In addition to soil from the Wisconsin Superfund site, SKB also has accepted contaminated soil from a gas station in Cloquet.

Duluth's Verso Paper is a large SKB customer, and the landfill company has asked the city for several changes to its conditional use permit to accommodate demands specific to the paper sludge the company disposes of in Cloquet.

Several local businesses also utilize SKB's services.

"We have USG and Lambert's Auto Glass," said Backstrom. "USG is here multiple times a day every operating day we are open."

Another regular customer — Esko Fire Department — called during the interview. The department had done a controlled burn at a abandoned home recently and wanted to dispose of their burn materials at SKB, which they do several times a year.

TESTING 1, 2, 3

Backstrom explained how SKB decides if they will accept a material for the landfill or not. He took a random folder of a past situation as an example. Someone from the city of Cloquet called; they had discovered contaminated soil from a property they had owned at the time on Broadway Avenue and Cloquet Avenue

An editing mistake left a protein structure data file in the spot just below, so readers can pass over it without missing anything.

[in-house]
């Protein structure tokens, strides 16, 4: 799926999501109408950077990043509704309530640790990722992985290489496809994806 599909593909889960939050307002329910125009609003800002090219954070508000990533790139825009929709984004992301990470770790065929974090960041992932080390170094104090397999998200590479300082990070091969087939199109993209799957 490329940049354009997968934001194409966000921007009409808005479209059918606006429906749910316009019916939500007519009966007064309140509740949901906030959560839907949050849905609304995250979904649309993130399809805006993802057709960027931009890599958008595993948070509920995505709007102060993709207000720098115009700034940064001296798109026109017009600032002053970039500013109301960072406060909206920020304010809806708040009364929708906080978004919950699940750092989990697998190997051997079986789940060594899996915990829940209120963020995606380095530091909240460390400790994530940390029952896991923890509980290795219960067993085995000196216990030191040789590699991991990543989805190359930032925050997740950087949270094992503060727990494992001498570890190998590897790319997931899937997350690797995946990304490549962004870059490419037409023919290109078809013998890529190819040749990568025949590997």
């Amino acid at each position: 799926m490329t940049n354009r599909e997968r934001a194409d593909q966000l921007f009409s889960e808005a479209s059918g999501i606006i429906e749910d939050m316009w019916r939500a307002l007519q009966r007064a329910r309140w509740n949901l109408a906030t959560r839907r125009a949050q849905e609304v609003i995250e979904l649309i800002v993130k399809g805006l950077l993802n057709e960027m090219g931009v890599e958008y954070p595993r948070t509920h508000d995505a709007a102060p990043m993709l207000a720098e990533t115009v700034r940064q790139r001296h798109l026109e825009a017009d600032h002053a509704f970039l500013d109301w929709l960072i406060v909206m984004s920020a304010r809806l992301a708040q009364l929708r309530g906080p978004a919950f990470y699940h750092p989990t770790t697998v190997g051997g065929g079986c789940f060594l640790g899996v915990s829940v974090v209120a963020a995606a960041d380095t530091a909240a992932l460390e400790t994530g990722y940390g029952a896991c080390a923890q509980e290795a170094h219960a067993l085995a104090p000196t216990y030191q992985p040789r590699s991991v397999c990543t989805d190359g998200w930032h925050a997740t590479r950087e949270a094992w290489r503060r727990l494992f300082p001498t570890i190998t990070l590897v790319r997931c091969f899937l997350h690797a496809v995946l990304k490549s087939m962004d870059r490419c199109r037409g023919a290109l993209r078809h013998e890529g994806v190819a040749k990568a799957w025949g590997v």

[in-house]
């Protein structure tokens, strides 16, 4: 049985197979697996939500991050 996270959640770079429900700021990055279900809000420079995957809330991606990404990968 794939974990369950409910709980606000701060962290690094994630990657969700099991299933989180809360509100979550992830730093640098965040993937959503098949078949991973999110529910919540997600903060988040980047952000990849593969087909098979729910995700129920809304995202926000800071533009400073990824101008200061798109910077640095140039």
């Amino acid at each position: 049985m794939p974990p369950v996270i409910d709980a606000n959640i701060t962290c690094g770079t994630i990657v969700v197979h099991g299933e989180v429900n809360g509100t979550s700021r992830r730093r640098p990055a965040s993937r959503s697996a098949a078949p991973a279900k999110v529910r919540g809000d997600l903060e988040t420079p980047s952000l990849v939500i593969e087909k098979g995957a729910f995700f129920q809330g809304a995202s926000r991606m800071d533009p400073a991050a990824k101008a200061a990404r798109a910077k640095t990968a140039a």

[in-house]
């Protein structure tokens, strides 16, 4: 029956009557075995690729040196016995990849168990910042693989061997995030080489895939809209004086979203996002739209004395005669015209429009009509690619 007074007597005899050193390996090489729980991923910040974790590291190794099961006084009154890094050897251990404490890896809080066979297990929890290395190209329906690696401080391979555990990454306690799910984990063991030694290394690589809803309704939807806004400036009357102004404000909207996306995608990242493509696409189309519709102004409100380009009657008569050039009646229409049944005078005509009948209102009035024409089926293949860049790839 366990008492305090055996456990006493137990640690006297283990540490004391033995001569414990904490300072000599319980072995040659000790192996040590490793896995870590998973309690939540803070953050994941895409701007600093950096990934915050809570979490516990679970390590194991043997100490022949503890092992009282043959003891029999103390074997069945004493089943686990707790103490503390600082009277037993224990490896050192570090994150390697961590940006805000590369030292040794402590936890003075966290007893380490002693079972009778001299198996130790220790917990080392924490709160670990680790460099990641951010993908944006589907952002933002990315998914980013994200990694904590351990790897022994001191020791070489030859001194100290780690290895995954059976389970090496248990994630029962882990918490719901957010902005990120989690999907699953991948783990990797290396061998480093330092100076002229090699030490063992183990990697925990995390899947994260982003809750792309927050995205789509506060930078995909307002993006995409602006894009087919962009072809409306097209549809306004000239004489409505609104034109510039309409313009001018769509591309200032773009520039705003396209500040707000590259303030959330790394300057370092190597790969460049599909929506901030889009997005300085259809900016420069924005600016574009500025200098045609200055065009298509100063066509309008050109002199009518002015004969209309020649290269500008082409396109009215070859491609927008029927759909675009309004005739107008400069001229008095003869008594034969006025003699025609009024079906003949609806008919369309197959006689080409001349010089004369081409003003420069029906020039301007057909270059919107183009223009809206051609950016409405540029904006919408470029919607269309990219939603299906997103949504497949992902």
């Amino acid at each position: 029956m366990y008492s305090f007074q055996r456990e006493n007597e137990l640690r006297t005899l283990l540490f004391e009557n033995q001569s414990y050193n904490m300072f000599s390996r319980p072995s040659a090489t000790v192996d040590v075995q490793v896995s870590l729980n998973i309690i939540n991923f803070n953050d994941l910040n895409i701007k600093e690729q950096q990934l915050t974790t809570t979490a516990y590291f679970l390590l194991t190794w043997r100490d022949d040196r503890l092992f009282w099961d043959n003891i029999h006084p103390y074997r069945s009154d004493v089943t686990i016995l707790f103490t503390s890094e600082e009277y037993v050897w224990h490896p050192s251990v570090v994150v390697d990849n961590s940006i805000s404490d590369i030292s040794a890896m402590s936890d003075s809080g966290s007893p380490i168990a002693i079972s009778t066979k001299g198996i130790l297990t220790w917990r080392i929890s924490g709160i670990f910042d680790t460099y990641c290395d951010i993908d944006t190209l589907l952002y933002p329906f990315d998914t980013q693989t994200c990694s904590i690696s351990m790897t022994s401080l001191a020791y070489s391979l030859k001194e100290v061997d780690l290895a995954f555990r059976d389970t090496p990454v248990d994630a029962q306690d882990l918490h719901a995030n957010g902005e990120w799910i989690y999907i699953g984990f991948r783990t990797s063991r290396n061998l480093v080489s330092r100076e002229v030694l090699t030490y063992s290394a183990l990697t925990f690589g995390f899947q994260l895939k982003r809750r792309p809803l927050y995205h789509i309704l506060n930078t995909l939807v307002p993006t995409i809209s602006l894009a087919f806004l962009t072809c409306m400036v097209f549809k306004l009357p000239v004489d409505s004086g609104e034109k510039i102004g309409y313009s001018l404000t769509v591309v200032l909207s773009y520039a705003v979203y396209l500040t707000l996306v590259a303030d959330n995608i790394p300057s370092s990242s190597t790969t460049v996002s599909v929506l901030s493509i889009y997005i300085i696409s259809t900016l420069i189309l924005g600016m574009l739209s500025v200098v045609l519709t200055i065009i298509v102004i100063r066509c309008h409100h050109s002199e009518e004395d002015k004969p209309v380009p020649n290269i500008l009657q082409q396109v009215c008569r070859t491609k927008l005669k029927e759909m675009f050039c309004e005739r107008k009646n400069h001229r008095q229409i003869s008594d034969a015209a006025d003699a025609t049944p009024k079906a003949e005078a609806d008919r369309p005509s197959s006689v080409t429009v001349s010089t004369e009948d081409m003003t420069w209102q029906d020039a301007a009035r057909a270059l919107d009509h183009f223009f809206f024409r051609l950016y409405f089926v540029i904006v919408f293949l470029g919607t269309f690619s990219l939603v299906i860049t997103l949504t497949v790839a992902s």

Backstrom said SKB sent the soil out to be tested to be sure it fit the guidelines of materials they are allowed to accept. The soil was tested for a long list of contaminants — metals, benzene, etc. The contaminants may be acceptable as long as they fall within the amounts allowed.

SKB also checks for the total leaching potential of the contaminants. Some soil contaminants are not a problem when they are dry, but adding water can cause them to leach into the leachate system.

An independent company conducts the testing and sends the results back to SKB along with a profile breakdown of the leaching potential to ensure that doesn't happen.

"If it meets our industrial solid waste management criteria, we can take it," said Backstrom. However, if it exceeds any one of the test points, SKB cannot take the material.

The Minnesota Pollution Control Agency makes surprise visits a few times a year, the site manager said.

They ask to see the paperwork and make sure everything is filled in to the last detail. They look for who transported the material, who generates the material, the volume that was brought in as well as other details.

The state has been to the site at least four times in the past year, Backstrom said. The county visits at least once a quarter and so does the city of Cloquet. They have the right to come on site without notice and they do.

"It is a pretty sophisticated process to accept waste," Backstrom said.